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Index Investing: Darren Cooke of Red Circle Financial Planning

Index Investing: Darren Cooke of Red Circle Financial Planning

Darren Cooke, director of Derbyshire-based Red Circle Financial Planning, believes that while active funds can sometimes add value, in many sectors they do not over the longer term. He said sectors in which active management falls short include some ‘bond sectors and developed market equity sectors: specifically the US, Asia and some UK’.

Cooke said passive investing could deliver results at much lower cost in those sectors. ‘But I will use active management in any sector if I feel the cost is justified by the performance,’ he said.

Small is beautiful

Cooke said there were some areas of UK equities in which active management could add value, but there were very few managers who would provide a consistent return over a long period of time.

‘Most so-called star managers will perform over a short period,’ he said. ‘But there are also tough times when the performance is not there to justify their cost.’

Red Circle Financial Planning, where Cooke is the only financial planner and makes the investment decisions, uses passive trackers of the FTSE All Share and FTSE 250 indices.

But in the UK Equity Income sector, Cooke will go active, although he has also used passives as a complement.

Cooke’s riskier portfolios will generally have some exposure to UK smaller companies, and in this space he uses some trackers, but he tends to look more for active managers, who he believes can add more value in this sector. He believes active management becomes less attractive for investment in the shares of large companies.

Filtering and selection

Cooke uses FE Analytics to assist with his fund selection process, filtering down the potential universe of funds before conducting research on each individual fund. He looks at costs, how well the fund is rated by FE and Morningstar, and he assesses the fund’s performance, concentration ratios and whether it can be bought on the platforms Red Circle currently uses.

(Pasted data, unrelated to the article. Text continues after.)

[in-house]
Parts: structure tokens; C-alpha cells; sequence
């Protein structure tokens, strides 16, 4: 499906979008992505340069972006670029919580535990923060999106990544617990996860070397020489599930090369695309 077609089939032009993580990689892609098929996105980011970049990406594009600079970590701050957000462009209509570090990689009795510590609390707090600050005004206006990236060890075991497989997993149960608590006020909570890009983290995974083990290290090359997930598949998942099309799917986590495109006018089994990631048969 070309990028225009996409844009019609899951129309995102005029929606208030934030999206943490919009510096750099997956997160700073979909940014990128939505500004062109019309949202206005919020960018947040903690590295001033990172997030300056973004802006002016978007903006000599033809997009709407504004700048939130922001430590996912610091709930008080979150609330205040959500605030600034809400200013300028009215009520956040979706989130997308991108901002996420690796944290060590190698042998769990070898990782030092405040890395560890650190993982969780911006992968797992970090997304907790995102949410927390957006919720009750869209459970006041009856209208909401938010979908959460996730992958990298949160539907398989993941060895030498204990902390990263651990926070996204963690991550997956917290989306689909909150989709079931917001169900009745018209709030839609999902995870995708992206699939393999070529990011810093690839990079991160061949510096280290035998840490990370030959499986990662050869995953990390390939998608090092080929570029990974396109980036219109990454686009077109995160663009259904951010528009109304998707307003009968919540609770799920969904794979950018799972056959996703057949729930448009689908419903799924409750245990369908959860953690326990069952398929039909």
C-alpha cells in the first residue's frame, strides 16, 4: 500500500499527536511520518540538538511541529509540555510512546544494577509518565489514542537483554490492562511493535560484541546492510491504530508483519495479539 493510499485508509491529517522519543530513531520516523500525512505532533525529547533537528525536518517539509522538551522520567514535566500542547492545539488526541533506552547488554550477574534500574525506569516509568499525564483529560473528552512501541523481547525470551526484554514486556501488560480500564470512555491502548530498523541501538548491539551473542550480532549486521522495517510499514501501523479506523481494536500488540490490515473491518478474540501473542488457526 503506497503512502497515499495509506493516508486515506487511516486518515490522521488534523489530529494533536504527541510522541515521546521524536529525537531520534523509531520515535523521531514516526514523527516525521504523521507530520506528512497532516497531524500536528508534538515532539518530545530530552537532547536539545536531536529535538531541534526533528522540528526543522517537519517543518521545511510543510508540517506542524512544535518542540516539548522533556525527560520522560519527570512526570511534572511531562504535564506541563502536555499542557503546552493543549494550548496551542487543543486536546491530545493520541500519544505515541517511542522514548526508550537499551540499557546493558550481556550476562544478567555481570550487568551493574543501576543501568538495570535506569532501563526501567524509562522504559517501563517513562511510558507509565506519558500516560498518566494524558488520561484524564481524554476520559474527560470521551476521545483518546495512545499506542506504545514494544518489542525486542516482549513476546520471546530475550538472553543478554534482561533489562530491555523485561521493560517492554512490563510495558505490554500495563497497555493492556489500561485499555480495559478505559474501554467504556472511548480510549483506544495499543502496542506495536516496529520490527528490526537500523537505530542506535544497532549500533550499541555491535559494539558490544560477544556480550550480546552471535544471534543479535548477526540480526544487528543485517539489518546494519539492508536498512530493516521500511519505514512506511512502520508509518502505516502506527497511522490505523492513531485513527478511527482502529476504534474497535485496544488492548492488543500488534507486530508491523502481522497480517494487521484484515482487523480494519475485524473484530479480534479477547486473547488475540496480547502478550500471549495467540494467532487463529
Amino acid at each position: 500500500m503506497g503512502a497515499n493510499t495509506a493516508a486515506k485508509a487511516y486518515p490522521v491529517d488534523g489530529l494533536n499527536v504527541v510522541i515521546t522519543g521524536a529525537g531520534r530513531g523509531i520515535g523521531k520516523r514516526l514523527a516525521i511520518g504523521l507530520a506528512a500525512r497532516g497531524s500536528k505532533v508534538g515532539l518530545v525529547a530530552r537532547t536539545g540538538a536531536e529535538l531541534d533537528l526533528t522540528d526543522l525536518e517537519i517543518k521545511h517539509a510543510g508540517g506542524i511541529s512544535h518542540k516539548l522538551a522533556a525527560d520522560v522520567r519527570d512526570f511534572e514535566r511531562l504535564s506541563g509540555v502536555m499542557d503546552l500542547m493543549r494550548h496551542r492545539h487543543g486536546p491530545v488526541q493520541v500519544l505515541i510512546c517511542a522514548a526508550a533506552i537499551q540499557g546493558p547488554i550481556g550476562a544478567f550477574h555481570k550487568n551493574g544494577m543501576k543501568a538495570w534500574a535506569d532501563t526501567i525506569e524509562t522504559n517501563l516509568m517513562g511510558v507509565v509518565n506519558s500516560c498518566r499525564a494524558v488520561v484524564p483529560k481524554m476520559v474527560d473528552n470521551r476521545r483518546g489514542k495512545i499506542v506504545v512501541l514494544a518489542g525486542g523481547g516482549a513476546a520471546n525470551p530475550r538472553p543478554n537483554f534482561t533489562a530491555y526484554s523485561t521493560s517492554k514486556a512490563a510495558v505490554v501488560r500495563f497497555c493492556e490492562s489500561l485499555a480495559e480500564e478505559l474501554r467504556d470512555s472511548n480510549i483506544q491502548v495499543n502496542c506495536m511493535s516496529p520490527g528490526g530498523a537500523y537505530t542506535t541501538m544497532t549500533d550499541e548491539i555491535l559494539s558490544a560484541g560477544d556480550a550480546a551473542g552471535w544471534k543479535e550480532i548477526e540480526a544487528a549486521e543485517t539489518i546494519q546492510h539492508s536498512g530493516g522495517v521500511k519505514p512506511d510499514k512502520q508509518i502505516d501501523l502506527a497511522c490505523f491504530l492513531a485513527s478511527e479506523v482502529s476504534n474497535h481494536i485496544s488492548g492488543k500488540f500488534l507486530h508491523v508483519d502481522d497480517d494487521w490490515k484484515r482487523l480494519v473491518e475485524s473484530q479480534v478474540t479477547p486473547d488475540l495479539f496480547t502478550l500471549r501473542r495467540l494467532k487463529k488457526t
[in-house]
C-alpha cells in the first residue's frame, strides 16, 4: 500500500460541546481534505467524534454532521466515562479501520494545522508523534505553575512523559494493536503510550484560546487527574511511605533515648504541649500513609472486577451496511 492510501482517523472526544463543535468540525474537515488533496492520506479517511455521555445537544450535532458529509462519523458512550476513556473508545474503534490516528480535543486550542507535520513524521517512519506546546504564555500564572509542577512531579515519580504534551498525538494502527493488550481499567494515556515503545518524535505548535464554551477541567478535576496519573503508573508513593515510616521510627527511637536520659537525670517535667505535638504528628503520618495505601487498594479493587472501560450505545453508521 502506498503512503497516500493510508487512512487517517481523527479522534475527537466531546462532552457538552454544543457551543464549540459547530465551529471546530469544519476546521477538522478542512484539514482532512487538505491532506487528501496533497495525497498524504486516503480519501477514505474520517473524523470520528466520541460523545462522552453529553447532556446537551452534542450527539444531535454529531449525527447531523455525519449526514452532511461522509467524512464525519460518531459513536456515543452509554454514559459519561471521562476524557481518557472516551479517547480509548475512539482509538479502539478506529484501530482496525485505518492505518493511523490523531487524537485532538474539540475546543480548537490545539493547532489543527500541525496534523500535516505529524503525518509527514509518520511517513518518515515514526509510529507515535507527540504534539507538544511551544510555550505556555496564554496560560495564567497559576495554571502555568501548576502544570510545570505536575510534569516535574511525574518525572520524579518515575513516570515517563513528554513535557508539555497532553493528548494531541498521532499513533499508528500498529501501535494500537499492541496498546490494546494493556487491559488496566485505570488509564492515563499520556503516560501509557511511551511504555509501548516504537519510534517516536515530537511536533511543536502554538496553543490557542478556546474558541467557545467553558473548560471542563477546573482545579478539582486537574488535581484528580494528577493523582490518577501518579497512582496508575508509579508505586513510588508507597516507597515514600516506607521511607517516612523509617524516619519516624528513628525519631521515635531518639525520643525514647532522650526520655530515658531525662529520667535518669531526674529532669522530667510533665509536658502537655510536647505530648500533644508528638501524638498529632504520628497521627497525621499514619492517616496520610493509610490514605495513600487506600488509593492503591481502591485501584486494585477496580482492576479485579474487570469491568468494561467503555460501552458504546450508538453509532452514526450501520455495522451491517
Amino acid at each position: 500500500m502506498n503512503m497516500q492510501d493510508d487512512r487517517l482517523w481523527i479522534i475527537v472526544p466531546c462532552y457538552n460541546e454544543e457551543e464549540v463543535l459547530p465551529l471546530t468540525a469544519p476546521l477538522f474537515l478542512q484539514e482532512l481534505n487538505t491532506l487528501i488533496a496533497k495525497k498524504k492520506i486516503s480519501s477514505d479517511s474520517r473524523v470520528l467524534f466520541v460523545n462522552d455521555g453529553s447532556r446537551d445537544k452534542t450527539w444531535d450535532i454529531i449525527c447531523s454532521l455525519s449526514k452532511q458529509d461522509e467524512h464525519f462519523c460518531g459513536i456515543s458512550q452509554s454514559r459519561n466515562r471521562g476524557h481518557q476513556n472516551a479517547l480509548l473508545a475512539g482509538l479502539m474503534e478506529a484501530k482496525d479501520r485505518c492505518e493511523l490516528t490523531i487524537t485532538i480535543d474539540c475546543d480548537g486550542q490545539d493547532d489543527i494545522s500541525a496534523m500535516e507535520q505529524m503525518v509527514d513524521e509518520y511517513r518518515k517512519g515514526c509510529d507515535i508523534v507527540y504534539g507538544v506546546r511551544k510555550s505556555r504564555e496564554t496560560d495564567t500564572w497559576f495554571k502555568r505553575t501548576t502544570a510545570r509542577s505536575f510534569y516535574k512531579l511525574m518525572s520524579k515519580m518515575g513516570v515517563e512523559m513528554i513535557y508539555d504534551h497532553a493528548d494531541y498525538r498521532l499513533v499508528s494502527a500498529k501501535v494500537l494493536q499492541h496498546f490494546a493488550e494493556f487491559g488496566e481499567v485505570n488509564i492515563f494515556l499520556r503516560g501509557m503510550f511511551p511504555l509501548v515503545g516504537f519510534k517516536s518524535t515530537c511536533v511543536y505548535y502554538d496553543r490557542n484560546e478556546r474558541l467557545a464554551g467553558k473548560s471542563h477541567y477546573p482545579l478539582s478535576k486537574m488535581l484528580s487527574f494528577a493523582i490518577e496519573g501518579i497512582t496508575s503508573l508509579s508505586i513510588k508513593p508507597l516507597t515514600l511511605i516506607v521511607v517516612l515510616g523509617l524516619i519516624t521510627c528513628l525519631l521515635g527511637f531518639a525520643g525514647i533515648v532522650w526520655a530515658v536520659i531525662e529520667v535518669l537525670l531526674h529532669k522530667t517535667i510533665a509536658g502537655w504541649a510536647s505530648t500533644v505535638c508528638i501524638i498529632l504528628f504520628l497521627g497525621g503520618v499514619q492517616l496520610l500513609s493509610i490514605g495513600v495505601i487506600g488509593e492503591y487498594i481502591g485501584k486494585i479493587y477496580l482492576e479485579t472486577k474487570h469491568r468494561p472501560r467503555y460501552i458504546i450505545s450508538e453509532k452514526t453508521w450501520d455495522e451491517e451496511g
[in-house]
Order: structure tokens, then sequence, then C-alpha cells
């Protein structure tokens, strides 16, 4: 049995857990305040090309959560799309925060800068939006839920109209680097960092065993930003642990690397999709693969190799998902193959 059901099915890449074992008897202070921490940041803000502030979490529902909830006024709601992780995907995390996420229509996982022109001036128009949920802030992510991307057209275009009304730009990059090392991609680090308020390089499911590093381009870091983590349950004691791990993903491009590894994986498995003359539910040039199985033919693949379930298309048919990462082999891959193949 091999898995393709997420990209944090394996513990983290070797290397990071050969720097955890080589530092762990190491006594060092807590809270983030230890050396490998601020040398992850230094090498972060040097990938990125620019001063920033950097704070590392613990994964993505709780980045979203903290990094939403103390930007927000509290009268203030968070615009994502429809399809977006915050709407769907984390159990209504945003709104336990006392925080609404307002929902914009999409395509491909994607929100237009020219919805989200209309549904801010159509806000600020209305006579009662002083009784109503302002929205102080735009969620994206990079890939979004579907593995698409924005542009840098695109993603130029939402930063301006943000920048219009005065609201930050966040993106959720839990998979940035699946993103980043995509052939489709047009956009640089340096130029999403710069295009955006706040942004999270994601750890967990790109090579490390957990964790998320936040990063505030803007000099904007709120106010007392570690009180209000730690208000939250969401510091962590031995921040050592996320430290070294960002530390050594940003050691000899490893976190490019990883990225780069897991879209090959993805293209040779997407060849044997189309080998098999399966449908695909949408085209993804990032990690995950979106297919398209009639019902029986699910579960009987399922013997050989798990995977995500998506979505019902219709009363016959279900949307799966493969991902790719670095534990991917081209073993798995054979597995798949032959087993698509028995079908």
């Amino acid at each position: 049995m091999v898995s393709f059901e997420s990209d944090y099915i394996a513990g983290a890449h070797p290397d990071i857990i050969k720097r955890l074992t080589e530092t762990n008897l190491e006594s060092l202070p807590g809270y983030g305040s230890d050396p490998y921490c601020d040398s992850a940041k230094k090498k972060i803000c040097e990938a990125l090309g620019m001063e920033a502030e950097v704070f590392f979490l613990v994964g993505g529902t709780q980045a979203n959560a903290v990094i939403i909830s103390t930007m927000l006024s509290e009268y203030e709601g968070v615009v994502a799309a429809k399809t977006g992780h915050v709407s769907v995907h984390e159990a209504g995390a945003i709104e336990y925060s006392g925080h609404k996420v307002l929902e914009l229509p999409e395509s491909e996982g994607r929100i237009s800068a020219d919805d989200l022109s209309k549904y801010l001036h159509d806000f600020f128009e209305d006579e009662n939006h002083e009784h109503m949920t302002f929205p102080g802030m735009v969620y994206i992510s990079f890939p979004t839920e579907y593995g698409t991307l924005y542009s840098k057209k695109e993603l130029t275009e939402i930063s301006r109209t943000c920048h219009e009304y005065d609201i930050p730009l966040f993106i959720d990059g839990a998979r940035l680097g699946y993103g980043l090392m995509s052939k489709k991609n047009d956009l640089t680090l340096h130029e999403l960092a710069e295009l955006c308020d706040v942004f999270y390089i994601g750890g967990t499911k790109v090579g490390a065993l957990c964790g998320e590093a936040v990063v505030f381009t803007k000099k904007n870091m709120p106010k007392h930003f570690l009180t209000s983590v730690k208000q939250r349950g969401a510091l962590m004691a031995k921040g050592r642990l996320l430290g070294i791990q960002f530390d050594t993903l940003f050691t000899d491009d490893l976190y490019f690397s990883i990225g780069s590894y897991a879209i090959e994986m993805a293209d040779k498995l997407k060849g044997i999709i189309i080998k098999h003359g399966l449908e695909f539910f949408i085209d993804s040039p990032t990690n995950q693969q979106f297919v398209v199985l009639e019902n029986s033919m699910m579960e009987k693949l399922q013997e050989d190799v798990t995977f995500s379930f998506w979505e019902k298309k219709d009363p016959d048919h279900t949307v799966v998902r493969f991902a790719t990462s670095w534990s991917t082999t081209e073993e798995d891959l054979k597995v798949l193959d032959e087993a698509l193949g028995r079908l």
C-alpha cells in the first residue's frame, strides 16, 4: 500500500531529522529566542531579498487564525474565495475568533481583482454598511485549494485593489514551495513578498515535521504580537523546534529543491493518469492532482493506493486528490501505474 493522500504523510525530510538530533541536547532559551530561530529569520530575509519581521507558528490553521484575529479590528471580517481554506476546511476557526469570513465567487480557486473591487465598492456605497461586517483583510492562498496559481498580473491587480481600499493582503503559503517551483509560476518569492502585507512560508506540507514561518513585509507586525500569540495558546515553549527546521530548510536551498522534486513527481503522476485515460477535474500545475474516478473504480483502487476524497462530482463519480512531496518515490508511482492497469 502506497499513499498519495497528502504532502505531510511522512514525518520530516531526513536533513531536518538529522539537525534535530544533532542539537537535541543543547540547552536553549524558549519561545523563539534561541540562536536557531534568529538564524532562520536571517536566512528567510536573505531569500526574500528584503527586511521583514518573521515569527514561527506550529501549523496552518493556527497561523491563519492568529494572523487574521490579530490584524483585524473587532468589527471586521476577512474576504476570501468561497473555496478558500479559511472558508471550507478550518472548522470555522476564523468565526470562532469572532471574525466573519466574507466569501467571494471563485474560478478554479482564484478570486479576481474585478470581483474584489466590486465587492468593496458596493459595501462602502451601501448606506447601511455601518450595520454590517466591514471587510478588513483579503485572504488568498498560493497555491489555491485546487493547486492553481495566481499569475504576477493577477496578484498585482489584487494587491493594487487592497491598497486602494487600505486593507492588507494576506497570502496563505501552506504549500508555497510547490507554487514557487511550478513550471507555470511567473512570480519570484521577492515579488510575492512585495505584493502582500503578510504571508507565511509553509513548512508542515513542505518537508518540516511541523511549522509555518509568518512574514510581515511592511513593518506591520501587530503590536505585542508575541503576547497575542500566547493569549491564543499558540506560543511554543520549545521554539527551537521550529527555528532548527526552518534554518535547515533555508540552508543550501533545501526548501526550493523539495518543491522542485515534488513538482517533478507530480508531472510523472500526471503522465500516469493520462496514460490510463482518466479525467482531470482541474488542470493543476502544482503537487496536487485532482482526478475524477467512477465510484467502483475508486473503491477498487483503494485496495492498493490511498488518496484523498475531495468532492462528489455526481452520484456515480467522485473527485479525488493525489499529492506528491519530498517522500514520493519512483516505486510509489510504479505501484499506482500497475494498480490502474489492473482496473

He also keeps abreast of any changes, finding that most recent news on charges has been welcome.

‘Costs on trackers tend to be going down, not up. It’s a competitive marketplace at the moment,’ he said.

He also conducts a regular headline review of client portfolios to monitor performance and has a formal review on a quarterly basis.

HSBC FTSE 250 index

‘The HSBC FTSE 250 index is pretty good on cost, particularly compared to its 250 market competitors,’ said Cooke. ‘Despite the bad publicity banks have had in the past few years, HSBC has good brand recognition.’

The fund tracks the FTSE 250 index, which includes the 101st to 350th largest companies, by market capitalisation, listed in London. The index’s highest weighting, at more than 30%, is to financials.

‘It’s a little high on financials – that’s the nature of the 250 index,’ he said.

  • Total costs: 4/5
  • Tracking error: 5/5
  • Overall usefulness: 4/5
  • Firm’s allocation: 10%

Vanguard FTSE UK all share index

‘The Vanguard FTSE UK All Share Index is very cheap,’ said Cooke. ‘It had a small entry cost, but this was just changed,’ he said. ‘The annual management charge is very low at 0.08%.’

Cooke said Vanguard was well established in the market, though not so well known in the UK.

Comparing this fund to the one above, he said his clients were far more likely to have heard of HSBC than Vanguard.

‘Vanguard does not enjoy immediate name recognition,’ he said. ‘But it is a large American organisation, and people seem reassured by that.'

  • Total costs: 4/5
  • Tracking error: 5/5
  • Overall usefulness: 4/5
  • Firm’s allocation: 5%

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